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Editor's note: This story has been corrected to reflect that Travis McLing received his doctorate from the University of Idaho.

Travis McLing's Butte memories are of the athletic variety. The Laurel native came to play basketball and football against Butte High in the '80s.

Tuesday, he was in Butte for far different reasons, but a competitive edge remained.

McLing is one of about 170 scientists, students and others attending the U.S. Department of Energy National Lab Days conference at Montana Tech.

McLing is energy water lead at the Idaho National Laboratory, the nearest of the 17 national laboratories administered by the U.S. Department of Energy.

Like managers and scientists from 13 of those 17 labs, he was in Butte to check in on research projects here, with an eye toward collaboration, and to prospect for talent. McLing said he was interested both in undergraduates who might be good interns, and graduate and even postdoctoral students who might make their scientific careers at the lab.

Zia Abdullah is a manager at the National Renewable Energy Laboratory — a facility considerably different from the Idaho lab. The NREL, in Golden, Colorado, is the only federal laboratory dedicated to research, development, commercialization, and deployment of renewable energy and energy efficiency technologies. The Idaho lab, by contrast, is the nation’s leading center for nuclear energy research and development.

But he cited the same two purposes in attending Lab Day at Montana Tech.

"First, our lab is interested in what universities are doing. The benefits of collaborating with universities on research programs are clear. We like to hear new ideas students and professors are bringing forward.

"And second, we are interested in what work students are doing, because we want to employ them."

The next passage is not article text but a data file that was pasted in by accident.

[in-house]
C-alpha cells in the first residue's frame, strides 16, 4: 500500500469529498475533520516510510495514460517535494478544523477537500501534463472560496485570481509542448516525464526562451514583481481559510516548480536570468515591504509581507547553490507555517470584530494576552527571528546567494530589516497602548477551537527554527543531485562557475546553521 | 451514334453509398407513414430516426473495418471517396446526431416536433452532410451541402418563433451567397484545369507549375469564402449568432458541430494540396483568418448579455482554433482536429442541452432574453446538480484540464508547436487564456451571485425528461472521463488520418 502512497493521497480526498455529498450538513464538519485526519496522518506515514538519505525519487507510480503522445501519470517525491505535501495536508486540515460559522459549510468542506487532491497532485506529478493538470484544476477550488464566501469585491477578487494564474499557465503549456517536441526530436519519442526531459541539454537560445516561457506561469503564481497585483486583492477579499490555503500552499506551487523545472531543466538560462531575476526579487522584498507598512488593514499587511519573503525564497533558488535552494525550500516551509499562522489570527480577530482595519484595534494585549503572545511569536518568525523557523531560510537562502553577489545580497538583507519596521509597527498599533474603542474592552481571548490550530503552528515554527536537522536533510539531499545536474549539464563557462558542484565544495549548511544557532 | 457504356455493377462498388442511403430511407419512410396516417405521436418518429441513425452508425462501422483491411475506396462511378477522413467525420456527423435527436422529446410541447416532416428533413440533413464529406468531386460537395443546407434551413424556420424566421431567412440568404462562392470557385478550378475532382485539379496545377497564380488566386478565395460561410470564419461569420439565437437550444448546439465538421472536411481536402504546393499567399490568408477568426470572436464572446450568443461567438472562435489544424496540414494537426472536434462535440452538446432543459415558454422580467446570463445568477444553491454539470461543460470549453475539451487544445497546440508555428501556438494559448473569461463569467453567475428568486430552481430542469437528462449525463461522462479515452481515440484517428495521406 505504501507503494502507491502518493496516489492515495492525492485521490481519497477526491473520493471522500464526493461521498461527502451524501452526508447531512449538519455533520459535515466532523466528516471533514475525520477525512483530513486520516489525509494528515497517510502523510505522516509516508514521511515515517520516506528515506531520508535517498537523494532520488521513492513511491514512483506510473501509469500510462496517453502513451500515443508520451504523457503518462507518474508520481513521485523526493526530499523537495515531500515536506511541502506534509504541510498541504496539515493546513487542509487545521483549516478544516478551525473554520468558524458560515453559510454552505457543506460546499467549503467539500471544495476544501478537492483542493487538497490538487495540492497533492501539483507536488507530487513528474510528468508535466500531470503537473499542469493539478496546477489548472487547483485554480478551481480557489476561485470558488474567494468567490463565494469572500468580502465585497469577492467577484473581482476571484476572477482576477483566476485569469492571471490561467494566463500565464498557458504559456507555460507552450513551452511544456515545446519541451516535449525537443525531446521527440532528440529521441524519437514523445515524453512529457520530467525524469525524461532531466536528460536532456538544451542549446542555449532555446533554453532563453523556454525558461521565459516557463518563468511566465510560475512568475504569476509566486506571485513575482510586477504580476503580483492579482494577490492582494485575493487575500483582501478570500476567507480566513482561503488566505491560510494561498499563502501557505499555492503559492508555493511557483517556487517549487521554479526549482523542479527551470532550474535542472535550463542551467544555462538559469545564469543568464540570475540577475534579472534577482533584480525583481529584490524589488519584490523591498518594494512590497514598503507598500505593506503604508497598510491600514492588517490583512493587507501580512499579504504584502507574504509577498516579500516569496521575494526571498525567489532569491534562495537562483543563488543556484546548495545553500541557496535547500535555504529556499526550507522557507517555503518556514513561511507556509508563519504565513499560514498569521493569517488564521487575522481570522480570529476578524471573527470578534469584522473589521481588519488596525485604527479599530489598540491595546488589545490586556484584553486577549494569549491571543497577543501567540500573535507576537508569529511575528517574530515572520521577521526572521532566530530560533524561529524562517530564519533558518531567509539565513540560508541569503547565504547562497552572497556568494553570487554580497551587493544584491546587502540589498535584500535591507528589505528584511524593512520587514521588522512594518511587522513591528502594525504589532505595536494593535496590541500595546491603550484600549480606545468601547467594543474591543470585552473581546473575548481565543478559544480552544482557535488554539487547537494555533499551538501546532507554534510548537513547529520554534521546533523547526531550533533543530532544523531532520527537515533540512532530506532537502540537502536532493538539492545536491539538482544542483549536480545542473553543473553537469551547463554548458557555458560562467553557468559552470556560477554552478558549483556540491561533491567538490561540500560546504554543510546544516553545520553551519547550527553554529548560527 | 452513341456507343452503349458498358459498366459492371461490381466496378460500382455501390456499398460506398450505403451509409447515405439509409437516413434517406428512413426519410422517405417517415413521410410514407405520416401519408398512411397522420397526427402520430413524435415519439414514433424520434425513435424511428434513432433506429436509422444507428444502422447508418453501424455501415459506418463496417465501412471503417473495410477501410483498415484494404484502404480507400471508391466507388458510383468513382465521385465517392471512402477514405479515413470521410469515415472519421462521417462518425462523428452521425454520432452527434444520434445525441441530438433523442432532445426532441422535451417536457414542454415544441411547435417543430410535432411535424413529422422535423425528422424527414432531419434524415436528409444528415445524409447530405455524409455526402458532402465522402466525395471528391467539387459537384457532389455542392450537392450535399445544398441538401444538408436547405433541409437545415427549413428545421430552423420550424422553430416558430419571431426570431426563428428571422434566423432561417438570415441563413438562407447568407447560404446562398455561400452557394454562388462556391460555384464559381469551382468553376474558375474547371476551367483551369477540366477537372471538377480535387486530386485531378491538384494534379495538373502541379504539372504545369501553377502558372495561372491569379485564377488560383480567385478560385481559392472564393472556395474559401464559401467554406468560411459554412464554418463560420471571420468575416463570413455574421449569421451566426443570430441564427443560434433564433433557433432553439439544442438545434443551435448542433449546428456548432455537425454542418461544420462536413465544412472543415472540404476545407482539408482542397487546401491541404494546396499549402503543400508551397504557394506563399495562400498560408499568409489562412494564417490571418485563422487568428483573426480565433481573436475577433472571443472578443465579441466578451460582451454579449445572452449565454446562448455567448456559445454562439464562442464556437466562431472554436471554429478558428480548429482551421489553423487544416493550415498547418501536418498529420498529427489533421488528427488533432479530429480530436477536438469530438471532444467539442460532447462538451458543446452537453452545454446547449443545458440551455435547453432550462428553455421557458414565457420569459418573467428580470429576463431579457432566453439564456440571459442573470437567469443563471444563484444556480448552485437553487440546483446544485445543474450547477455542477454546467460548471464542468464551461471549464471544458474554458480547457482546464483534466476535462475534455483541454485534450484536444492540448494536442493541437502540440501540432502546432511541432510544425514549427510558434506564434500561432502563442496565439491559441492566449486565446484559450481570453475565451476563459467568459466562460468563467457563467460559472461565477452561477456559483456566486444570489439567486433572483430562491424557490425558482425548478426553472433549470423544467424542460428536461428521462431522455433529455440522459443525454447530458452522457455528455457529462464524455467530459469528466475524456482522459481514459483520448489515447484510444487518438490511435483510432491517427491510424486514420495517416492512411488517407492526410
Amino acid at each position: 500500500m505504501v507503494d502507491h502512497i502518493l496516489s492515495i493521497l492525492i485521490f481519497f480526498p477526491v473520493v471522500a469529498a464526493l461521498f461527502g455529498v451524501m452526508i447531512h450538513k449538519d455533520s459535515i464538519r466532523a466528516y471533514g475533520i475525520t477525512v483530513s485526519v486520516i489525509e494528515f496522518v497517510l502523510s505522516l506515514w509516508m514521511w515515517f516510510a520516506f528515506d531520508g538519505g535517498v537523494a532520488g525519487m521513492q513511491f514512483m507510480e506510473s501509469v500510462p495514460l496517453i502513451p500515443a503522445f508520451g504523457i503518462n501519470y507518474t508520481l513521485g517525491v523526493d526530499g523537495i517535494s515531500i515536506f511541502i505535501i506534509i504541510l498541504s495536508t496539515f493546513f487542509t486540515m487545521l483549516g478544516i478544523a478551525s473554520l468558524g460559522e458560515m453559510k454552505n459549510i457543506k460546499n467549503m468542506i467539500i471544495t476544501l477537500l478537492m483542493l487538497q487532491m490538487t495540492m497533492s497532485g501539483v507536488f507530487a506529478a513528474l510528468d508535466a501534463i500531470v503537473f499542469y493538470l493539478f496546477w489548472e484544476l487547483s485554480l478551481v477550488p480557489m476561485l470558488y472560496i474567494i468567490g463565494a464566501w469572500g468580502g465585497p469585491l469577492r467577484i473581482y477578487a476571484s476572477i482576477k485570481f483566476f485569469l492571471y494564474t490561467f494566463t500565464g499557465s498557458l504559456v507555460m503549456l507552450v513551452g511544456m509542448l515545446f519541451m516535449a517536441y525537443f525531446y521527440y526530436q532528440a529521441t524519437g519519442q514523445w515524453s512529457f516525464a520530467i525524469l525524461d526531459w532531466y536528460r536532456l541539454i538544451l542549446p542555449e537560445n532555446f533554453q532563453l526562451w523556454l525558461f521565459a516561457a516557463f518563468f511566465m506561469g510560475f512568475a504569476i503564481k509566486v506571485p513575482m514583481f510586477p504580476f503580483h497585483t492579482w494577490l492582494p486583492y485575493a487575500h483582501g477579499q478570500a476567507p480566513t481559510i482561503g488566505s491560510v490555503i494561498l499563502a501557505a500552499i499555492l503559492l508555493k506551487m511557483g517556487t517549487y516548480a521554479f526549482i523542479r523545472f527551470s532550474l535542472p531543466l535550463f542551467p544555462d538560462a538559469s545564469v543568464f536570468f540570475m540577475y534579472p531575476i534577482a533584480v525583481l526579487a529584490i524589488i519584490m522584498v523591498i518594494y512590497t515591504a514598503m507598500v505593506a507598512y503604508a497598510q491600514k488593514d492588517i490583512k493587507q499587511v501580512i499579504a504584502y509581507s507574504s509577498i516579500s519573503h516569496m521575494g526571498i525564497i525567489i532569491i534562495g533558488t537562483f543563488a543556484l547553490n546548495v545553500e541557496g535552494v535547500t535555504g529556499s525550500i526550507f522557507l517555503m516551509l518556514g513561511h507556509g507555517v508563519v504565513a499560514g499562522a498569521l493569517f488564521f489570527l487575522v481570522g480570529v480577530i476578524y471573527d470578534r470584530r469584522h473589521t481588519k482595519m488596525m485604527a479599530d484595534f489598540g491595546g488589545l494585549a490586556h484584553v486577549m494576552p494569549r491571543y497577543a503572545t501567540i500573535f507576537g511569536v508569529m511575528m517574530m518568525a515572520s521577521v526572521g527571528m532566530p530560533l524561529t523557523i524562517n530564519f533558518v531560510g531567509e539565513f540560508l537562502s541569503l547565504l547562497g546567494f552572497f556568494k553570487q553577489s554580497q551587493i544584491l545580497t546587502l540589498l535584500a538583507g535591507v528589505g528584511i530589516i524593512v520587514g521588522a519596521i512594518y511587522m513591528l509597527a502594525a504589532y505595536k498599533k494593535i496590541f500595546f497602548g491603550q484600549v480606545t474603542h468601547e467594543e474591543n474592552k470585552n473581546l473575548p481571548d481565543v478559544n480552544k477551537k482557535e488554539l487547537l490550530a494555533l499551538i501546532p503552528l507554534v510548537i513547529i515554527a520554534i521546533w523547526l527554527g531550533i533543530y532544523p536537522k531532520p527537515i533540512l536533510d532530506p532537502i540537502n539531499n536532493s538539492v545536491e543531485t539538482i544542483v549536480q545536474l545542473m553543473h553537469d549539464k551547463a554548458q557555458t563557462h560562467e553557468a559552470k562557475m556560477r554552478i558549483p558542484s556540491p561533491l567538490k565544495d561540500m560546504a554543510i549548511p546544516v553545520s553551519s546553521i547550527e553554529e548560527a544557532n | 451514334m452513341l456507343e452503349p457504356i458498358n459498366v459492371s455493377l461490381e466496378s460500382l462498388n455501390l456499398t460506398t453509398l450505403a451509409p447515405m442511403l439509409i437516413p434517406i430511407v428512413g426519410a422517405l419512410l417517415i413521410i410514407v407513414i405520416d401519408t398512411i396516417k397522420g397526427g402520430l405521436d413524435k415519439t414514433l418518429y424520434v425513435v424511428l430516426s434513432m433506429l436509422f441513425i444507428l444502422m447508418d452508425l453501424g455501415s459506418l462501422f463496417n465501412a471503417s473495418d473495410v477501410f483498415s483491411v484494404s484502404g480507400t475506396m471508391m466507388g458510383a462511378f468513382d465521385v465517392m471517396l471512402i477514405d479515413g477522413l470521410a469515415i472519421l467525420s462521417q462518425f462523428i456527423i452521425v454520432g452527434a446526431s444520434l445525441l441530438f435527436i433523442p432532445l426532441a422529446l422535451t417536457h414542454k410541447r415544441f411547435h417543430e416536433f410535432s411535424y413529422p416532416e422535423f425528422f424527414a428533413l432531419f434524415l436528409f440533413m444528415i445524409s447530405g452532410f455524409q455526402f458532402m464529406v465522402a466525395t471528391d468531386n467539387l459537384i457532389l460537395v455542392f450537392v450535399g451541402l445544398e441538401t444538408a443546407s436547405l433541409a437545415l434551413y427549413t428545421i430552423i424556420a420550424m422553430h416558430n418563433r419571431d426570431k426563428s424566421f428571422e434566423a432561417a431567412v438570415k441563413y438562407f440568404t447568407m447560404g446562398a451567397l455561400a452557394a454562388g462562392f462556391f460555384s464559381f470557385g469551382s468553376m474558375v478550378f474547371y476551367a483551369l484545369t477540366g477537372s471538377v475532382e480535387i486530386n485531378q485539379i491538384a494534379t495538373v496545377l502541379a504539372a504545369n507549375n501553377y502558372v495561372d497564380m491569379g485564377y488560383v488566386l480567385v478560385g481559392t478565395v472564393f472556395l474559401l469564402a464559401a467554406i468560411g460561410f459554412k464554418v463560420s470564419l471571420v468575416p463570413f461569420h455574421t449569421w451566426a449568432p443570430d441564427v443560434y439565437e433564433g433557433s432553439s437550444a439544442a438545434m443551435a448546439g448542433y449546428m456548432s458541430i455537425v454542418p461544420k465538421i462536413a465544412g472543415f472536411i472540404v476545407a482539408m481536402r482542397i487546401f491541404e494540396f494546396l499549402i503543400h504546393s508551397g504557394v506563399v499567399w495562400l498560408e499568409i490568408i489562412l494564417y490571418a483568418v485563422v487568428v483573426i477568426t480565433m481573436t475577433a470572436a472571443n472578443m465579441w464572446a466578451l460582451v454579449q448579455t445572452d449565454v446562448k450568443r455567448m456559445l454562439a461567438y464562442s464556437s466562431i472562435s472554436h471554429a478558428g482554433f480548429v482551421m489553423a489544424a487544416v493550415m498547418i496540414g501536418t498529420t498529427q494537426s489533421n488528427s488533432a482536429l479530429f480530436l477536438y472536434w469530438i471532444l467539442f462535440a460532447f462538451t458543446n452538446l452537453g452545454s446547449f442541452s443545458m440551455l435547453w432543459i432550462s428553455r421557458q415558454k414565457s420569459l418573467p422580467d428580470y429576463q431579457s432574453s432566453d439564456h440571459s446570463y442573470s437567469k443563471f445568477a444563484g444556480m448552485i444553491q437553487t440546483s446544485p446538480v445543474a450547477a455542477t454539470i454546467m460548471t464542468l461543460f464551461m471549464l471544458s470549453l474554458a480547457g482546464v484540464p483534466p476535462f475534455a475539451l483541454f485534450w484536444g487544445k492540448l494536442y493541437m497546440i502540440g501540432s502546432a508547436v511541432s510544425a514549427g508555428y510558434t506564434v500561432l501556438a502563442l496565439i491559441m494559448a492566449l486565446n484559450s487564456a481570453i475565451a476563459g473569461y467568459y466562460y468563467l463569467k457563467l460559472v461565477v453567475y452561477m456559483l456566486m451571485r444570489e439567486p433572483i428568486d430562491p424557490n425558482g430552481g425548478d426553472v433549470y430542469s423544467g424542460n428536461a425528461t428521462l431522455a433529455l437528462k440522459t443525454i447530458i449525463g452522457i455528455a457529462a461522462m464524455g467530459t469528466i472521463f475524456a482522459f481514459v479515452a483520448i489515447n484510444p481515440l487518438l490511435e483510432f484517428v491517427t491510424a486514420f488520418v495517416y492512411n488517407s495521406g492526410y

"Many of the labs have several representatives here," said Beverly Hartline, Montana Tech's graduate-school dean. "Many are in Montana for the first time. So we are sharing our beautiful state with them and they are enjoying their time in Butte.

"Though some are getting nervous about the weather warning."

Hartline added that the lab representatives "have been sharing a wealth of exciting opportunities, such as ... collaborations, research partnerships, and access to powerful scientific user facilities, plus internships for students."

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McLing said internships are mutually beneficial.

"For us, we get to see the students in a laboratory setting. Our best employees are often former interns we identified early on as being a good fit."

McLing says he has funded "24 or 25" master's or doctoral students, some from Montana, in his role at INL.

His ideal recruiting "catch" at this conference?

"I need either a great geologist with strong computational skills, or a fantastic computer science expert with a great grounding in geology or other life science," he said. "Like everyone, we are using big data, but as we interpret it we need scientists who know that all data is not created equal — that natural systems include variability."

He added that "Montana Tech is intriguing because few places still offer geological engineering. One project I'm working on now is large-scale energy storage, and that applied geosciences knowledge is useful."

McLing said the national laboratories' relationships with universities are vital.

"The national laboratories can form the spine of our research, but the rest of the body lies in our relationships with institutions," he said.

Hartline agreed.

"The energy level of the networking between the visiting lab researchers and the faculty, students and Montana industry representatives here is amazing. The meeting is setting the stage for great followup from both sides, leading to closer relationships between Montanans and the labs, and stronger benefits to Montana."

All of that is true. But for McLing, his trip to Butte represents more than that.

He went to Idaho State for his bachelor's and master's degrees, and to the University of Idaho for his doctorate. But Montana, clearly, has stayed with him.

"I'll be coming back out to hunt in eastern Montana later," he said. "I just love coming home."

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